How else does one become a Renaissance Man except by having well-rounded parents.
Growing up in the northwest, George's father taught him sports, building projects, and good old hard work. He helped mow the lawn, wash the car, build a deck onto the family home, and even learned to build an electric motor from scratch. He joined the Boy Scouts where he and his father climbed mountains together.
Explorations also involved riding his red Sting Ray bike all over town and visiting Grandma's house out in the country, where he got to ride horses and play chess with his brother David, and sister Carolyn. The boys spent many an hour building Lego airplanes and then 'flew' them across the living room on string, straight into the fireplace. They also loved taking their Mom's silk scarves and handkerchiefs and made parachutes for their GI Joe's. For some reason, neither of them recall their mother ever being mad at them for doing these things.
Mom taught George the love of design, arts, music (yes, eight years of violin) but George really loved baseball. Starting at a very young age, his father and George, would play catch for hours in the front yard of the house in Corvallis, Oregon. He played baseball through his senior year of high school and became a Tri-County All-Star. George also enjoyed basketball and football in junior high and high school (which is why it was embarrassing for him to carry his violin case down the halls in high school while wearing a Letterman's jacket.)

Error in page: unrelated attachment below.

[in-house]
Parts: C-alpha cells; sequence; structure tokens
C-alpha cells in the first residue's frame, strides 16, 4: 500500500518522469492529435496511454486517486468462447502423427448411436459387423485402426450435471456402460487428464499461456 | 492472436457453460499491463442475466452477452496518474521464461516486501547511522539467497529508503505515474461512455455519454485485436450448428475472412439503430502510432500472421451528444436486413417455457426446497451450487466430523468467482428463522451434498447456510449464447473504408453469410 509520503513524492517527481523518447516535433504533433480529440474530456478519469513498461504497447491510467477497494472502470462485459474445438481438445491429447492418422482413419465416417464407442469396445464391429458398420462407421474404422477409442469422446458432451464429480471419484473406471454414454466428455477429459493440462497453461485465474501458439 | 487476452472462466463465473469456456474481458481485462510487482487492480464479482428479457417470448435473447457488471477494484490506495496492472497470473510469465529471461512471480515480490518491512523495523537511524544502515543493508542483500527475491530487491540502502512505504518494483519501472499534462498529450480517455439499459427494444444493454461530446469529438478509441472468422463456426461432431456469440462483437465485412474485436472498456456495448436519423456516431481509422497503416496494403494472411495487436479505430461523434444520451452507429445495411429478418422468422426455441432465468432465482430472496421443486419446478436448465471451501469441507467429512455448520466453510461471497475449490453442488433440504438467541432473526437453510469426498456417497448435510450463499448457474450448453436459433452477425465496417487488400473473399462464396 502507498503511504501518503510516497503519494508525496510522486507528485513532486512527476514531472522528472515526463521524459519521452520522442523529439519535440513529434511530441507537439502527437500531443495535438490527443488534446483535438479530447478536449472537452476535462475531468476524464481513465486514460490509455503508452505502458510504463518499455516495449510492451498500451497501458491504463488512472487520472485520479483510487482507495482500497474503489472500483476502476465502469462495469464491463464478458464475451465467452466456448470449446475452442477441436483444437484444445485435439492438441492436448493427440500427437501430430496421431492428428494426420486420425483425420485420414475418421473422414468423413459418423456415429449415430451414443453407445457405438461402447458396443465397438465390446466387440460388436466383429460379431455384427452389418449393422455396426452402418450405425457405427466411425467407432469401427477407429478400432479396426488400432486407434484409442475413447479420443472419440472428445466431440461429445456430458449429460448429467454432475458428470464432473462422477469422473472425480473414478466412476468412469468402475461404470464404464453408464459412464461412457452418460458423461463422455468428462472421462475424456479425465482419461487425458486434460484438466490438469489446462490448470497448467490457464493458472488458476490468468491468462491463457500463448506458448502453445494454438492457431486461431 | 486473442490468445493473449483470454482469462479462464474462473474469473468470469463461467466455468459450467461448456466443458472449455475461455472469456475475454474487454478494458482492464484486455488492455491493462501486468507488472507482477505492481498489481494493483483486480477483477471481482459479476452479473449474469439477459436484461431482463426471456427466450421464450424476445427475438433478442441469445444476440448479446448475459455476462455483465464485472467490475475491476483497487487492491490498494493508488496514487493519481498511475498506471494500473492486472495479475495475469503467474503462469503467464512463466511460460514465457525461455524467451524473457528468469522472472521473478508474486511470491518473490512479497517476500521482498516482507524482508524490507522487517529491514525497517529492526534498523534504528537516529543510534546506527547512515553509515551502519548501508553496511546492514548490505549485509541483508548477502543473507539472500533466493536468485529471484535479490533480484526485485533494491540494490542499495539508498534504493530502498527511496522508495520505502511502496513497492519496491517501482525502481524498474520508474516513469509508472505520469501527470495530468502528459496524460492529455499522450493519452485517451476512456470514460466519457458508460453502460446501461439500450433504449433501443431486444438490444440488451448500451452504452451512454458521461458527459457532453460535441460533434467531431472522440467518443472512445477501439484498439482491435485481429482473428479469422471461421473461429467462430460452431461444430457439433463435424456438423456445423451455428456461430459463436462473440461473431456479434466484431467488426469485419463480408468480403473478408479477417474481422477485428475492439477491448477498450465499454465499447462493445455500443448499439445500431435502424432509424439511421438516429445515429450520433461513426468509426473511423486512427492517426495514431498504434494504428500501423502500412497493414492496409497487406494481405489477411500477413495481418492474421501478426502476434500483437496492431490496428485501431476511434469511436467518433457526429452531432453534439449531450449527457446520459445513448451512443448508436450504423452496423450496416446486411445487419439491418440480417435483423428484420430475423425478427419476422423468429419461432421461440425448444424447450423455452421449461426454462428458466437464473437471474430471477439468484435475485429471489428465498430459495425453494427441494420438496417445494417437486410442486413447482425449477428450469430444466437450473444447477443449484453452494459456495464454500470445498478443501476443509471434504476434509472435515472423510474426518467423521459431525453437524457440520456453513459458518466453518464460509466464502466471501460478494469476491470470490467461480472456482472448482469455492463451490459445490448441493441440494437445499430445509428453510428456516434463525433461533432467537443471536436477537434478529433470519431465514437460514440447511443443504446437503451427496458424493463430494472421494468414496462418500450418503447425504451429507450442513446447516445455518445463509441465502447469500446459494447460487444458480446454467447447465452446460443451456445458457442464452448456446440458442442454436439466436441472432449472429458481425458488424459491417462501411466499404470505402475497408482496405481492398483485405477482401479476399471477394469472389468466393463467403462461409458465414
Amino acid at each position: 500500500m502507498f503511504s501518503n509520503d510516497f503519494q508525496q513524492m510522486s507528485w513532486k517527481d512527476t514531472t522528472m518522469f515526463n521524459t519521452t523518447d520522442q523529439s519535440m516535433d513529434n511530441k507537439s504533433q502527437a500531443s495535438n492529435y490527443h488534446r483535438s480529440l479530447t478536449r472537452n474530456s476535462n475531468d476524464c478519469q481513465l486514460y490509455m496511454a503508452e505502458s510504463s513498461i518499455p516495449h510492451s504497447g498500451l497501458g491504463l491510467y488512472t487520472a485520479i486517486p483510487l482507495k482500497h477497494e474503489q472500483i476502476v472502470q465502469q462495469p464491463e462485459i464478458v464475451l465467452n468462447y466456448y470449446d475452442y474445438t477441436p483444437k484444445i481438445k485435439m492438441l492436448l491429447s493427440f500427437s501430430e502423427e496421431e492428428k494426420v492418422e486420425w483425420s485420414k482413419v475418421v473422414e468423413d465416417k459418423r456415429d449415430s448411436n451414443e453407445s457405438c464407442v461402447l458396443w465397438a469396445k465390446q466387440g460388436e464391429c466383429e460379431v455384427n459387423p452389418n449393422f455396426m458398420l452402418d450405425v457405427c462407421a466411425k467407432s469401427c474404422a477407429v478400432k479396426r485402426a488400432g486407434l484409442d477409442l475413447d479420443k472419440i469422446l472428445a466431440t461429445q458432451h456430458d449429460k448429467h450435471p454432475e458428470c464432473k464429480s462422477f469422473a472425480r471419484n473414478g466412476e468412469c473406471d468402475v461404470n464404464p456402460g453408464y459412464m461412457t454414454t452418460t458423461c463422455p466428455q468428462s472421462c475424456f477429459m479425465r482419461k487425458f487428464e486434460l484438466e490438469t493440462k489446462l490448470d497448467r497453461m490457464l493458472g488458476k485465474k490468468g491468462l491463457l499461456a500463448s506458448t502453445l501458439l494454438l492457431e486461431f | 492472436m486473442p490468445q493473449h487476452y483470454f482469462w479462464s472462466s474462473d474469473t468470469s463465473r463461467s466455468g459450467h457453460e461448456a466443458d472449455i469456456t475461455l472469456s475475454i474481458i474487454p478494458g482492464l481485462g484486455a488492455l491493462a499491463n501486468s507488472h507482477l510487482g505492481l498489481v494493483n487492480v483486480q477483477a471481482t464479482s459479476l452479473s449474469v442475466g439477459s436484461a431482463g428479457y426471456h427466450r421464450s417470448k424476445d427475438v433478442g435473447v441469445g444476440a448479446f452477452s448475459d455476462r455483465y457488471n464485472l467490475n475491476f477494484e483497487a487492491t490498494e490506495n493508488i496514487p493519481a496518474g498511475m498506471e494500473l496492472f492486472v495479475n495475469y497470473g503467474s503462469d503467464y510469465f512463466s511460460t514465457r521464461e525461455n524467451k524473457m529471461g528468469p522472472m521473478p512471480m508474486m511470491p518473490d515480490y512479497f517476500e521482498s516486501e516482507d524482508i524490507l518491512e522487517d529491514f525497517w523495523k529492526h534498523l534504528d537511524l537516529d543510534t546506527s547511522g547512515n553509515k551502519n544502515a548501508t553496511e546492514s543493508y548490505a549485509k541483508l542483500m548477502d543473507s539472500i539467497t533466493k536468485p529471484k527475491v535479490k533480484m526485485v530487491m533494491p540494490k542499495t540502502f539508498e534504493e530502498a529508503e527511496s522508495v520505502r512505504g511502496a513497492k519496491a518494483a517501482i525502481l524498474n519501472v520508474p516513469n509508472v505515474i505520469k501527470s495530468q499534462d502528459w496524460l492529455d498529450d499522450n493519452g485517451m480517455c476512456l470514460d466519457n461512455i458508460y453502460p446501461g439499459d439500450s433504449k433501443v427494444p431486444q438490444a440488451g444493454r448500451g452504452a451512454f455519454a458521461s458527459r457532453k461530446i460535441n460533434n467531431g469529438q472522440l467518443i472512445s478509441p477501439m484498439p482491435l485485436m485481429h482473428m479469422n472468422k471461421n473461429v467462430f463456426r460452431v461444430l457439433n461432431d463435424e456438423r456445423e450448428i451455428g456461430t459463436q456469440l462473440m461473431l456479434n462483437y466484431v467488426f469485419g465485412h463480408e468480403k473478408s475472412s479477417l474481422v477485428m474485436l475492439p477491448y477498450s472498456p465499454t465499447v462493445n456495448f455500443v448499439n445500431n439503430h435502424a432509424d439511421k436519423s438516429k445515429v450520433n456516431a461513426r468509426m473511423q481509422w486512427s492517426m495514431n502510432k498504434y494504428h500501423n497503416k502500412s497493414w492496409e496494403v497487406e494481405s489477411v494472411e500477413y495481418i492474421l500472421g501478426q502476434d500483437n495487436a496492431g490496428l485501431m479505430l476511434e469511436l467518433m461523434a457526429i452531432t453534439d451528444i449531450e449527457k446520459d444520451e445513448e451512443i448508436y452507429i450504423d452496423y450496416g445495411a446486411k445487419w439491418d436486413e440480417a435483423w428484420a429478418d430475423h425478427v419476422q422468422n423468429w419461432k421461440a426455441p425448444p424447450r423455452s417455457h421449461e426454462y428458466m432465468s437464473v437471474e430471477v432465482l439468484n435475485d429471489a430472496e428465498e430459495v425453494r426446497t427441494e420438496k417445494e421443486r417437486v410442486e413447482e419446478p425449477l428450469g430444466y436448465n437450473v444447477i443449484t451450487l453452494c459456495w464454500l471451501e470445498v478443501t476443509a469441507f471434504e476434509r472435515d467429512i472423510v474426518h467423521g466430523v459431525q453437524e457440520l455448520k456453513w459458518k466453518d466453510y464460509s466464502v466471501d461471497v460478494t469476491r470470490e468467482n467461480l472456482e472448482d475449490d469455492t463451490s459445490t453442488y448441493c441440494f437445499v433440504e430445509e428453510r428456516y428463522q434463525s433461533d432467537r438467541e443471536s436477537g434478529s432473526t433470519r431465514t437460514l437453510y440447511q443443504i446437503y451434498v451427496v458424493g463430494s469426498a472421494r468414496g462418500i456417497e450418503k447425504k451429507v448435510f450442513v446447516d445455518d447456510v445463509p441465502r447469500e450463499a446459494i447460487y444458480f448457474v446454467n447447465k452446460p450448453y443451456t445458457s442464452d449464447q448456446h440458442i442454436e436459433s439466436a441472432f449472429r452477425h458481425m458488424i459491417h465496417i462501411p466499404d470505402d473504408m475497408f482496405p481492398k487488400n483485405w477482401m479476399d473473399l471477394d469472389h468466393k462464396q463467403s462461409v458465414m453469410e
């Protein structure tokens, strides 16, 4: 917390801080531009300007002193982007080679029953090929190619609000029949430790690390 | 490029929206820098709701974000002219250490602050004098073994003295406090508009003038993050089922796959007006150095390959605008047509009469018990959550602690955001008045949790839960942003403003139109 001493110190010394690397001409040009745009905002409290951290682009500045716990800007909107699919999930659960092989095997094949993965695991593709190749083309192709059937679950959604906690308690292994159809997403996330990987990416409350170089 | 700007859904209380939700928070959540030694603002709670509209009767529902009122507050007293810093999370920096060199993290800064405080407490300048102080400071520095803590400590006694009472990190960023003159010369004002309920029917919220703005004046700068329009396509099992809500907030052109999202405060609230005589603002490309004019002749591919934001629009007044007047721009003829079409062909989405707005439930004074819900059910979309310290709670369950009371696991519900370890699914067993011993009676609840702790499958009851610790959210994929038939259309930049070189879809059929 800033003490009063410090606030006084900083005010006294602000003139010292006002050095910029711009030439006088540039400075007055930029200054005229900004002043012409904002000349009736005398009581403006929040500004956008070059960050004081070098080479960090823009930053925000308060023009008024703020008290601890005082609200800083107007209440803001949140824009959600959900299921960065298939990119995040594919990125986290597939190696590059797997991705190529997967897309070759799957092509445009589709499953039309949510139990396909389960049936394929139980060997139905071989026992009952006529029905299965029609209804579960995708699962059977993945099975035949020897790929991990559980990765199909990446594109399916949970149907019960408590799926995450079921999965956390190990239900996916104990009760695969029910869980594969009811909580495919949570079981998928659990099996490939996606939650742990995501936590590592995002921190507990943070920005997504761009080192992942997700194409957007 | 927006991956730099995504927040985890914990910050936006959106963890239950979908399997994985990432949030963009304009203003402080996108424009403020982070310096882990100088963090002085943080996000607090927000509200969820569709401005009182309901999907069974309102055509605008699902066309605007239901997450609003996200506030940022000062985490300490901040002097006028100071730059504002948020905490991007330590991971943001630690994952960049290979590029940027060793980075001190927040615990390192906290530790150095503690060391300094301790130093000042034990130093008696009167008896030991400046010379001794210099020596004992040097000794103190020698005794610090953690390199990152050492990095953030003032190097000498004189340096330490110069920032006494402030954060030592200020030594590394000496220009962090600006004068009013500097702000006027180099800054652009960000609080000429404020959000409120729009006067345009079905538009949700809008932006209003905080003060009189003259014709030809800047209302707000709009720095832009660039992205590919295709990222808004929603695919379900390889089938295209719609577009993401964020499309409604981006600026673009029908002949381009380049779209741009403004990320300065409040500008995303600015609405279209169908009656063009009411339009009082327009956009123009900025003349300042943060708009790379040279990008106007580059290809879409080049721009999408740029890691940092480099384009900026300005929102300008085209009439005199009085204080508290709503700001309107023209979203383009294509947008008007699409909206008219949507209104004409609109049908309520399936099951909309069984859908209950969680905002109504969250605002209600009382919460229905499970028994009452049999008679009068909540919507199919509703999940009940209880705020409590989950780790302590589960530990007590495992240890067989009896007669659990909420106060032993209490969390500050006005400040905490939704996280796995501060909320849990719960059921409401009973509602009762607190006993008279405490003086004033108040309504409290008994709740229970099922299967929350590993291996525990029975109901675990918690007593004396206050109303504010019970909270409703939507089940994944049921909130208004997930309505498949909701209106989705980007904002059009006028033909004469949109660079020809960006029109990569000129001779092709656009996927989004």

The love of flight took root at a very young age. His mother and father bought a Piper airplane when he was just a youngster. It was very unusual in the 1960's, but Marilyn, his mother, learned to fly and received her pilot's license. They went flying often and this is where he began dreaming of becoming an Air Force pilot one day. He watched with fascination the growing space program and developments of new supersonic jets. By the time he reached high school, he had decided on his path, his destiny, and with great clarity set about achieving it with great determination.
His mother, Marilyn Beth Hughes, to the public and fans, is a reknown and very accomplished water color artist, who gave George the love for capturing and creating beauty in other ways. Here are just a few of the 1500+ masterpieces she created: